I'm looking forward to the leftover-laden holiday weekend to catch up on my stack of books, including Kitchens of the Great Midwest and My Paris Kitchen, which satisfy my desire for meal-based reading material. I am especially excited to finish Elizabeth Gilbert's The Signature of All Things. I'm halfway through the historical novel and enjoying myself so much that I often pause to reflect between chapters. A well-researched book, this novel is full of discovery—emotional, physical, botanical—and Gilbert's writing style is distinctive and witty.
Fiction Editor Suzanne Kamata writes, "I have just begun reading Untying the Moon by Ellen Malphrus, which is part mother-daughter story, part road trip novel, and part hymn to nature, among other things. At the start of this slender book, Bailey, the main character, is in her car on her way to meet a childhood friend, with a bunch of live lobsters. She is remembering her native Alaskan mother who once jumped into icy water to attempt to save a woman from drowning. Malphrus is a published poet, and her prose is lush and worth lingering over. I'm looking forward to plunging deeper into the world she has rendered in this impressive debut."
Profiles Editor Christina Consolino suggests, "I started substitute teaching for the local high school this fall, and had the pleasure of being reintroduced to The Crucible, by Arthur Miller. I picked it up this time with the thought that reading it as an adult would most likely be a very different experience for me than when I first read it as a high school student. Miller's fictional account of the Salem Witch trials centers around a group of teenage girls who (falsely) accuse several men and women of Salem, Massachusetts, of consorting with the devil. John and Elizabeth Proctor, two of the main characters, are sadly caught up in the hysteria that surrounds the town when John's ex-lover, Abigail, accuses Elizabeth of being a witch. John tries to clear his wife's name but also becomes one of the accused. Miller does a brilliant job of giving life to these characters and creating an elegantly nuanced play with multiple layers of meaning."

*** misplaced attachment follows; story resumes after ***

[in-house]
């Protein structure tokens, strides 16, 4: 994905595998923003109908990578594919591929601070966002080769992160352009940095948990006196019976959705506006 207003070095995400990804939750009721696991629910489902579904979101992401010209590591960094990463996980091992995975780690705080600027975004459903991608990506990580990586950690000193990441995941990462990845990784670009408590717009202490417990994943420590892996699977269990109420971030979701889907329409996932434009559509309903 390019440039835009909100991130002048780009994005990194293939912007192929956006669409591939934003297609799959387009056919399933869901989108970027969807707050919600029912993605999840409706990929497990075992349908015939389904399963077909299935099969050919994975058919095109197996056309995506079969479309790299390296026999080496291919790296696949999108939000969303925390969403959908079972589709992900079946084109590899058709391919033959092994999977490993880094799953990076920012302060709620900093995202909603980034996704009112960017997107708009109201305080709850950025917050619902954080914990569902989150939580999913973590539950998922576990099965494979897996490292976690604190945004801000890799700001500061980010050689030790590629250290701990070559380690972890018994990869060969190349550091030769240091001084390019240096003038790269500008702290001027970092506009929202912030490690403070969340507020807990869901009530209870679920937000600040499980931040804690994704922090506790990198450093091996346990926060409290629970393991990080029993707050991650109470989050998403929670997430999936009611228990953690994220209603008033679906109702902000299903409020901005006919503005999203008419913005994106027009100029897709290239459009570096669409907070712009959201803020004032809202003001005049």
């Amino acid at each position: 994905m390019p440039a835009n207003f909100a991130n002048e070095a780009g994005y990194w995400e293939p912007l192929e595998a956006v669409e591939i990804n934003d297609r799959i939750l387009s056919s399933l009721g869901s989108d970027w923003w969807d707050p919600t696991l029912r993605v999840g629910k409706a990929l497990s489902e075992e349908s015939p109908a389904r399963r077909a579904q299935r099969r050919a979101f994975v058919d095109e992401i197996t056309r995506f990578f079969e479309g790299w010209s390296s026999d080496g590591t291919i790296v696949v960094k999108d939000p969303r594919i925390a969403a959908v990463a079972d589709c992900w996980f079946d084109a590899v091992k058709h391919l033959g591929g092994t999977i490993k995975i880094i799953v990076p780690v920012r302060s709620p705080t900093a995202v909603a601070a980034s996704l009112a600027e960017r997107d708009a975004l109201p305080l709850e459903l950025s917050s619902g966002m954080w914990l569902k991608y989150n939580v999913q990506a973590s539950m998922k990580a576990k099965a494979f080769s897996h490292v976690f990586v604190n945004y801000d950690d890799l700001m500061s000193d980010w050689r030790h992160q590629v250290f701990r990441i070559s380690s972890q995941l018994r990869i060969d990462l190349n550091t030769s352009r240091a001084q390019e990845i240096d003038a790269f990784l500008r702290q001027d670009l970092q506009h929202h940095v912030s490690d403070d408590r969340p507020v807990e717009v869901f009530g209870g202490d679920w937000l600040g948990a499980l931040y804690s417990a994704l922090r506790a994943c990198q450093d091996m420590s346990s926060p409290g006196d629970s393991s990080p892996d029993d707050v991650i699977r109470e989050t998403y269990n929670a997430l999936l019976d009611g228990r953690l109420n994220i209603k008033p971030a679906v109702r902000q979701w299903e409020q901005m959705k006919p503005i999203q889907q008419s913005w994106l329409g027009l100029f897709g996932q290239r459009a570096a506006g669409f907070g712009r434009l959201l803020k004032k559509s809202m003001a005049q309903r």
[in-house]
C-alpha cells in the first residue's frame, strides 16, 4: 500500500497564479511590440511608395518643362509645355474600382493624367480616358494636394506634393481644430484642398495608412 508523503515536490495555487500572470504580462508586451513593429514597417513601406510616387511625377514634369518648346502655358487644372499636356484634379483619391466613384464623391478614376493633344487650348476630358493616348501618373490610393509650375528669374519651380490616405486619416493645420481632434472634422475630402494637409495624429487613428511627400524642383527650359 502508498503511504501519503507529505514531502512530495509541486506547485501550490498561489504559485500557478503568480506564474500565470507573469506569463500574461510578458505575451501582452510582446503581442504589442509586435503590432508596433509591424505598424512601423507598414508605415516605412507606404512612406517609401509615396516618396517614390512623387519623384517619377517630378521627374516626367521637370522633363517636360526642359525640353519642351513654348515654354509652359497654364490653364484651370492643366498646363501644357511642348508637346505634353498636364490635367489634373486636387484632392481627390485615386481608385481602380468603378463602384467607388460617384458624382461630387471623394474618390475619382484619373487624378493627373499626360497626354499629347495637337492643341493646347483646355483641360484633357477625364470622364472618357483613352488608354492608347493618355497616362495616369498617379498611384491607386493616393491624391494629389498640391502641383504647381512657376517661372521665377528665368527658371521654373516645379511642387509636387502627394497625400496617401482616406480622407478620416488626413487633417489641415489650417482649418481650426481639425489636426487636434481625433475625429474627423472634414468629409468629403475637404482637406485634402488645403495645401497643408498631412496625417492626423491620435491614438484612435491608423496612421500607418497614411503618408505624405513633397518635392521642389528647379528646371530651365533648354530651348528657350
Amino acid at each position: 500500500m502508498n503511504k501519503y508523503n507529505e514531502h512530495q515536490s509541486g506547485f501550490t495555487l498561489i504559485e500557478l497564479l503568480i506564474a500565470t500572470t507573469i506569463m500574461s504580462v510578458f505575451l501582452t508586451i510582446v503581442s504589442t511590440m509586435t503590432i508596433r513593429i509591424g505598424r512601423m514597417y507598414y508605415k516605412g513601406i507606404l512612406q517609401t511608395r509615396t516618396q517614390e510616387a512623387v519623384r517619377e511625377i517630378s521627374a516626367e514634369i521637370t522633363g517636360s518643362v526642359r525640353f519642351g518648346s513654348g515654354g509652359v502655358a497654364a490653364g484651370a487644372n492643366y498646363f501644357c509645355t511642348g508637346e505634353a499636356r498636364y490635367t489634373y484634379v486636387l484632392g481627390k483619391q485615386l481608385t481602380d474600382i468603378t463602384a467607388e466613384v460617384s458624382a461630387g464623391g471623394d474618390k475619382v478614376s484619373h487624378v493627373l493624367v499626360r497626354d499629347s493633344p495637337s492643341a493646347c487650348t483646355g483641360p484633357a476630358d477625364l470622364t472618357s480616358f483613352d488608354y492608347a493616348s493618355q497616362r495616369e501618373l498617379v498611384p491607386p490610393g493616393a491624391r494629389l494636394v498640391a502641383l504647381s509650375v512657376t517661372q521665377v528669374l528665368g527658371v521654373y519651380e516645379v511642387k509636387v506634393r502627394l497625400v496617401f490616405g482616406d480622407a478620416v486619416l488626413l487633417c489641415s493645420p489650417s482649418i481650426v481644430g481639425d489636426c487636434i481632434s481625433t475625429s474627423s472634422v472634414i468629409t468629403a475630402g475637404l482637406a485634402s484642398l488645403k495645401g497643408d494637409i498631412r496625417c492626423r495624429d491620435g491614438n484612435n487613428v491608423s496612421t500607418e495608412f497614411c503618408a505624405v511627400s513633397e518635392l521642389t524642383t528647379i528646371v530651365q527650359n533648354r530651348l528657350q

Literary Reflections Editor Andrea Lani recommends, "Inspired by one of last month's Literary Reflections essays, "Bernadette and Me" by Natalie Singer-Velush, I just read Bernadette Mayer's epic poem Midwinter Day. While the phrase 'epic poem' conjures images of metered verse extolling wartime exploits and ancient mythological deities, Midwinter Day is more of a stream-of-consciousness ramble through one woman's dreams, memories, and thoughts, tumbled together, as these things are in real life, with the chores and activities a mother goes through in a single day. It's a dreamy, thought-provoking work that makes me wonder: if I wrote down everything I dreamed, day-dreamed, and did on a single day, what would come out the other end?"
Creative Nonfiction Editor Kate Haas adds, "I am reading Geraldine Brooks' new novel, The Secret Chord, which takes readers back to ancient Israel and David, its legendary ruler. Narrated by the king's prophet, Nathan, who wants to leave a true record of David's life, the tale weaves between past and present, sifting truth from myth. Here is David the shepherd, the poet and musician, the cruel warrior, adulterous lover, betrayer and betrayed. We see him through the eyes of his mother and wives, his jealous brother, and most of all through those of Nathan, the counselor who first prophesied David's kingship. Brooks is a master storyteller, and this book is richly evocative, bringing to life the dusty towns, the heat of battle, the smell of new-baked bread and crushed grapes, the glow of moonlight on a palace roof. I'm staying up way too late with this one."
What are you reading, dear readers? Are your library holds coming in fast, faster than you can read them? Tell us about it! Add a comment below or tweet your current favorites to us @LiteraryMama using the hashtag #AmReading.